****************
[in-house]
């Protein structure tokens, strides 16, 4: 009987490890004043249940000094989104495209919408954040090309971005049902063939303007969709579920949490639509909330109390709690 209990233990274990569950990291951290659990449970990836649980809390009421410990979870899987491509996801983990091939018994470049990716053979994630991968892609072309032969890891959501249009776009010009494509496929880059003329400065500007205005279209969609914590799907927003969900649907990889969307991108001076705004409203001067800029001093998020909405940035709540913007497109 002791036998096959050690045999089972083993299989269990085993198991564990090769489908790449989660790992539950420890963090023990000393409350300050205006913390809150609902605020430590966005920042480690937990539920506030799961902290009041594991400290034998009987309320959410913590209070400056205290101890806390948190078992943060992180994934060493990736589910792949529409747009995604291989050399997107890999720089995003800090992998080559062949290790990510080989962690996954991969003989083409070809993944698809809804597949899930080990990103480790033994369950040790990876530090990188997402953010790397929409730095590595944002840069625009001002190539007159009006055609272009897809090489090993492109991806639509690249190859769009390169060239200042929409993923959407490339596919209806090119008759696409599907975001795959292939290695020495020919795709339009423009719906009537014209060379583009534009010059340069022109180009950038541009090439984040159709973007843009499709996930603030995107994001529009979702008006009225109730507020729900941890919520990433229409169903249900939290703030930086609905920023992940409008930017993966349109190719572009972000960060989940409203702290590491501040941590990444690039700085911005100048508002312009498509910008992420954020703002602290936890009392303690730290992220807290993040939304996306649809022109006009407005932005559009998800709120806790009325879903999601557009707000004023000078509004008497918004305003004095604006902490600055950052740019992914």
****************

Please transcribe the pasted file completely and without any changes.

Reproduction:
[in-house]
């Protein structure tokens, strides 16, 4: 009987490890004043249940000094989104495209919408954040090309971005049902063939303007969709579920949490639509909330109390709690 209990233990274990569950990291951290659990449970990836649980809390009421410990979870899987491509996801983990091939018994470049990716053979994630991968892609072309032969890891959501249009776009010009494509496929880059003329400065500007205005279209969609914590799907927003969900649907990889969307991108001076705004409203001067800029001093998020909405940035709540913007497109 002791036998096959050690045999089972083993299989269990085993198991564990090769489908790449989660790992539950420890963090023990000393409350300050205006913390809150609902605020430590966005920042480690937990539920506030799961902290009041594991400290034998009987309320959410913590209070400056205290101890806390948190078992943060992180994934060493990736589910792949529409747009995604291989050399997107890999720089995003800090992998080559062949290790990510080989962690996954991969003989083409070809993944698809809804597949899930080990990103480790033994369950040790990876530090990188997402953010790397929409730095590595944002840069625009001002190539007159009006055609272009897809090489090993492109991806639509690249190859769009390169060239200042929409993923959407490339596919209806090119008759696409599907975001795959292939290695020495020919795709339009423009719906009537014209060379583009534009010059340069022109180009950038541009090439984040159709973007843009499709996930603030995107994001529009979702008006009225109730507020729900941890919520990433229409169903249900939290703030930086609905920023992940409008930017993966349109190719572009972000960060989940409203702290590491501040941590990444690039700085911005100048508002312009498509910008992420954020703002602290936890009392303690730290992220807290993040939304996306649809022109006009407005932005559009998800709120806790009325879903999601557009707000004023000078509004008497918004305003004095604006902490600055950052740019992914």